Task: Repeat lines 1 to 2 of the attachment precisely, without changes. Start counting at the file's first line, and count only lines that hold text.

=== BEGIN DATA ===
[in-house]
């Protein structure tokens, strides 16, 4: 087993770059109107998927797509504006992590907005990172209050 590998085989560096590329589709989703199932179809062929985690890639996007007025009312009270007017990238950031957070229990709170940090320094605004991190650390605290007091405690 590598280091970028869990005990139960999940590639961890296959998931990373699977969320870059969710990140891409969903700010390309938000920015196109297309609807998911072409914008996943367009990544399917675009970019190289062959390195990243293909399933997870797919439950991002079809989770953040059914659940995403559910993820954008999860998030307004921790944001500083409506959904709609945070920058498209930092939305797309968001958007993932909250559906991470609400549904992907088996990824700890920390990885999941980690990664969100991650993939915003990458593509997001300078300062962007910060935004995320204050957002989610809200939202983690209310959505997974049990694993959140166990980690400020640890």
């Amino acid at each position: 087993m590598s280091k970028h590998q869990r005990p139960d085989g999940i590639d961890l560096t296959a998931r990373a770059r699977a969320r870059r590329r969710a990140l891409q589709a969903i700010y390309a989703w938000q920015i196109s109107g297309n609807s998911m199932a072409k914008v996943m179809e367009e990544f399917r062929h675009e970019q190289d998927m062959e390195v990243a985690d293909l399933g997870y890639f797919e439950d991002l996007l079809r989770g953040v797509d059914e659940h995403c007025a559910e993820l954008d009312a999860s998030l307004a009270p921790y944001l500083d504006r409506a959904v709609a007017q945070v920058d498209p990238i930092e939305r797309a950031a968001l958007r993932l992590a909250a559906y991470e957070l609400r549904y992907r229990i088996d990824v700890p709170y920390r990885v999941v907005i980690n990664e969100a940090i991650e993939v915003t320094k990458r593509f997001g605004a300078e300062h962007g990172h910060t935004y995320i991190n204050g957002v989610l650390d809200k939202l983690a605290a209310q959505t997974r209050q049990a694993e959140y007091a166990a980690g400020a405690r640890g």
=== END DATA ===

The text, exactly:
[in-house]
């Protein structure tokens, strides 16, 4: 087993770059109107998927797509504006992590907005990172209050 590998085989560096590329589709989703199932179809062929985690890639996007007025009312009270007017990238950031957070229990709170940090320094605004991190650390605290007091405690 590598280091970028869990005990139960999940590639961890296959998931990373699977969320870059969710990140891409969903700010390309938000920015196109297309609807998911072409914008996943367009990544399917675009970019190289062959390195990243293909399933997870797919439950991002079809989770953040059914659940995403559910993820954008999860998030307004921790944001500083409506959904709609945070920058498209930092939305797309968001958007993932909250559906991470609400549904992907088996990824700890920390990885999941980690990664969100991650993939915003990458593509997001300078300062962007910060935004995320204050957002989610809200939202983690209310959505997974049990694993959140166990980690400020640890």